“The National Institutes of Health–AARP Diet & Health Study was originally designed by researchers at the National Cancer Institute to look specifically at epidemiologic investigations of diet and cancer, not to measure cardiovascular or cerebrovascular outcomes. It is also important to consider that dietary supplement usage has increased dramatically in the last two decades. This includes calcium supplement usage, which has increased among men in the past two decades as dairy consumption has decreased and the incidence of osteoporosis among this population has become increasingly evident. The results of this study are most likely confounded by the lack of data collected during the 11-year follow up because the number of baseline non-users who became users of calcium supplements was likely to have increased substantially.”
Dr. Cara Welch, senior vice president of scientific and regulatory affairs with the Natural Products Association (NPA), Washington, D.C., said this study should not cause anyone to stop taking calcium supplements, and NPA has long recommended consumers discuss calcium intake with their healthcare professional. “It’s important for all age groups to maintain an adequate level of calcium as part of a healthy lifestyle. Dietary supplementation is both safe and effective for anyone who isn’t getting enough calcium from their diet. Calcium is an essential nutrient and the known benefits far outweigh the suggested detriments from this study.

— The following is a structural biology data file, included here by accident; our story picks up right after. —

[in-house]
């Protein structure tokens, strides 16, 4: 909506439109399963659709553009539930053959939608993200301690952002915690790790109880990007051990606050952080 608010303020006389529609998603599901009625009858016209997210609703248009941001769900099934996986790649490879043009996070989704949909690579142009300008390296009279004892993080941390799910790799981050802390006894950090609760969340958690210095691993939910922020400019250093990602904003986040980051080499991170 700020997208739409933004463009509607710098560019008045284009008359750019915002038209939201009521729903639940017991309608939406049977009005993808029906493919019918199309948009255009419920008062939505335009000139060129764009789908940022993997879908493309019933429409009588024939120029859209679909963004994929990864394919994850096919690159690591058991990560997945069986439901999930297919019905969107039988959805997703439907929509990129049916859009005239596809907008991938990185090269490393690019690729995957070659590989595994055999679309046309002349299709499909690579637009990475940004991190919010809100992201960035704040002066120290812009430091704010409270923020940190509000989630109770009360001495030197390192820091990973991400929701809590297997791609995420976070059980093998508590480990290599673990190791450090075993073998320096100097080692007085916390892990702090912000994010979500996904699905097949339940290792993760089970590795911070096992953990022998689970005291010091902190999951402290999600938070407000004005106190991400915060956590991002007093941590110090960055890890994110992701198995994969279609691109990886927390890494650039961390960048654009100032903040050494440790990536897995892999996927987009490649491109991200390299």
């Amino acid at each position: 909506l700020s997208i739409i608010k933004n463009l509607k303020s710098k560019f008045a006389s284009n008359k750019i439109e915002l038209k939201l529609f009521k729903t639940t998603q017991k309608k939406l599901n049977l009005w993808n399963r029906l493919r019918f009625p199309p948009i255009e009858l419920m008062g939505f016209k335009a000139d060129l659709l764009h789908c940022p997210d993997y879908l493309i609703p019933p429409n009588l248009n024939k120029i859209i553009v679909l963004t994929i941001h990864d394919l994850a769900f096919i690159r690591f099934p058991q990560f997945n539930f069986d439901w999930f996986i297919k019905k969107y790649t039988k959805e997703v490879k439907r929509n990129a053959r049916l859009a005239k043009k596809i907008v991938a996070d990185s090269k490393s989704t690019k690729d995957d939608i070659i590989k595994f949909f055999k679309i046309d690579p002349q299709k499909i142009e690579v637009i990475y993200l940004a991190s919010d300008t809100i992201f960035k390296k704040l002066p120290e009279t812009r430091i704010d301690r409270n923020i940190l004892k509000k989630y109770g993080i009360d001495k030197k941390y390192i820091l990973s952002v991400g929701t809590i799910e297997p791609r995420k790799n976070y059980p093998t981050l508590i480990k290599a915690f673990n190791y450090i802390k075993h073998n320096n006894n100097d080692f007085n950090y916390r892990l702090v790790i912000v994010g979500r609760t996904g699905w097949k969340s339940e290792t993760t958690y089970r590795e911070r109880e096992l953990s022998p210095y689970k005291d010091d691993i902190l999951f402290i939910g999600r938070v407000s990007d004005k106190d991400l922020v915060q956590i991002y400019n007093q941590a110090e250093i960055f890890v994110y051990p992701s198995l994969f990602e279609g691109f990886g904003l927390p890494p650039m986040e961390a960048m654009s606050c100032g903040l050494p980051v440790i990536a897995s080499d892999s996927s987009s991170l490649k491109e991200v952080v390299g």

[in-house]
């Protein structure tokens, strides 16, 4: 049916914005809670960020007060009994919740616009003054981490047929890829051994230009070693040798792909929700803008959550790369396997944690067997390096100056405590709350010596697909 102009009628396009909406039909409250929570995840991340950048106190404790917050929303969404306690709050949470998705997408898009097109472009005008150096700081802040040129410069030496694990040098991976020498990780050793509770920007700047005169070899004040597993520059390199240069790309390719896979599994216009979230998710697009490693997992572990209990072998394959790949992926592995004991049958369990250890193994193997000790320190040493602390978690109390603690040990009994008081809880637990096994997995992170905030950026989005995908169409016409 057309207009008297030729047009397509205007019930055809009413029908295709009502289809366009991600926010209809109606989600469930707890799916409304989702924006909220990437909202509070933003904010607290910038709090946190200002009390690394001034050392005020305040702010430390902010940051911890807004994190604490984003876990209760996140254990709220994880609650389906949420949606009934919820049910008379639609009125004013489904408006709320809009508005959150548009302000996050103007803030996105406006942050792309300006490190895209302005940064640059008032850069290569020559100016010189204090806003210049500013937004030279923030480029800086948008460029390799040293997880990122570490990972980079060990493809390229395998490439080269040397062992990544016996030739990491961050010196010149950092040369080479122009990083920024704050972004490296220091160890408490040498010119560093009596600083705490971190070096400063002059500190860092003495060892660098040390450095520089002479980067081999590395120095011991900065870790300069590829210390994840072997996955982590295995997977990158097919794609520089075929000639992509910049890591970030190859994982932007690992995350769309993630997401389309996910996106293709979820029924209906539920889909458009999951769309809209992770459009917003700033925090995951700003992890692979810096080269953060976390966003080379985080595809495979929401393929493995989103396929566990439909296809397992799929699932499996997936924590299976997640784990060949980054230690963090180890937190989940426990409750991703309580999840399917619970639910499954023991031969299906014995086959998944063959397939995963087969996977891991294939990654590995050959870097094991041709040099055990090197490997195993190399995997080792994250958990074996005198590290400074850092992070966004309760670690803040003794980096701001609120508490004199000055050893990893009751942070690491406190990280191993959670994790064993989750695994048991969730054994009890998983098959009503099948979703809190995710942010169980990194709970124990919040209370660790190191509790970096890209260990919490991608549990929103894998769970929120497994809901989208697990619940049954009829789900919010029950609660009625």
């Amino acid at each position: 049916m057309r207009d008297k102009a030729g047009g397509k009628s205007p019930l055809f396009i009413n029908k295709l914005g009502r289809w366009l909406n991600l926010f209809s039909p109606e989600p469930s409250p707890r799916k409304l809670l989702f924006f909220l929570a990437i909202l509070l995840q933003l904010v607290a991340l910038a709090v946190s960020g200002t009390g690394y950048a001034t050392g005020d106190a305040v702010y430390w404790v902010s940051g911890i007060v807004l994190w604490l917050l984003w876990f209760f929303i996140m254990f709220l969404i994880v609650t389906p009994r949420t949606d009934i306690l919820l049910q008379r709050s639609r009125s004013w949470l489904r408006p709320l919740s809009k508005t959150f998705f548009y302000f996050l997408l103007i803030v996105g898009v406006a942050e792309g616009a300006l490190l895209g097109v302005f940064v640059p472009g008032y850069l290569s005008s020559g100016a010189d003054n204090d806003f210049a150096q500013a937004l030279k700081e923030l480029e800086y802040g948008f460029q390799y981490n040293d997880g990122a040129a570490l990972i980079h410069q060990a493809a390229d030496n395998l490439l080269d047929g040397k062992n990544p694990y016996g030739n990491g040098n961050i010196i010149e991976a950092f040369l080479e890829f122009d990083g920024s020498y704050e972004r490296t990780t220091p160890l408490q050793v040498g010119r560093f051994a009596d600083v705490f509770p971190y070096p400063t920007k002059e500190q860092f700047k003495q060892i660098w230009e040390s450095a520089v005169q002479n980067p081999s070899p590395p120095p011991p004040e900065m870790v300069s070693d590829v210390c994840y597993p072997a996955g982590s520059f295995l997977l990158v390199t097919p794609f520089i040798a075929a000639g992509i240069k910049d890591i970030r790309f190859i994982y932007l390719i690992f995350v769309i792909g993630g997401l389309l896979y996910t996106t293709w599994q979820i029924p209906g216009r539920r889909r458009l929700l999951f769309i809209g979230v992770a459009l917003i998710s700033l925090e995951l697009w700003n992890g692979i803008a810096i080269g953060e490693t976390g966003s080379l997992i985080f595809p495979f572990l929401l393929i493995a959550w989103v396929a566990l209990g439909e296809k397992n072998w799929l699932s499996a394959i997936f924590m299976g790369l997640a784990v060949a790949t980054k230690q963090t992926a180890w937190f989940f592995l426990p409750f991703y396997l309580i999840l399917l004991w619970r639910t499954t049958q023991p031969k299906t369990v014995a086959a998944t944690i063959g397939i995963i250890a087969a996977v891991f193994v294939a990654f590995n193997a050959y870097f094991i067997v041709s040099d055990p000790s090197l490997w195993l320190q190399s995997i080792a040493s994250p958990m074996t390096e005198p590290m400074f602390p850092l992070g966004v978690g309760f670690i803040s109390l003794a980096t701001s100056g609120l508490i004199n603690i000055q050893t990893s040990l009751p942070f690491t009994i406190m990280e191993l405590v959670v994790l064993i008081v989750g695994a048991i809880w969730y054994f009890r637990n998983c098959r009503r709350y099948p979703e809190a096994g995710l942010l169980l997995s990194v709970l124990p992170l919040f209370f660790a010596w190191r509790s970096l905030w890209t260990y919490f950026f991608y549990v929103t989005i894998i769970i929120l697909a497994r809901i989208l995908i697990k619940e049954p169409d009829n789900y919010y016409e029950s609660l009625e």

“While this study includes a large population and a long follow-up time, it also has weaknesses in that it doesn’t capture all the pertinent information regarding duration of calcium supplementation or other nutrients,” Dr. Welch continued. “Additionally, the study did not find any increased risk for women taking calcium supplements so there are certainly more questions to answer before coming to a conclusion. We agree with the related commentary to this study that, in their words, ‘More large studies are needed to further assess the potential health risks or benefits of calcium supplement use.’”
Dr. Wallace agreed that consumers should “rest assured that supplemental calcium is safe and effective for ensuring optimal bone health.”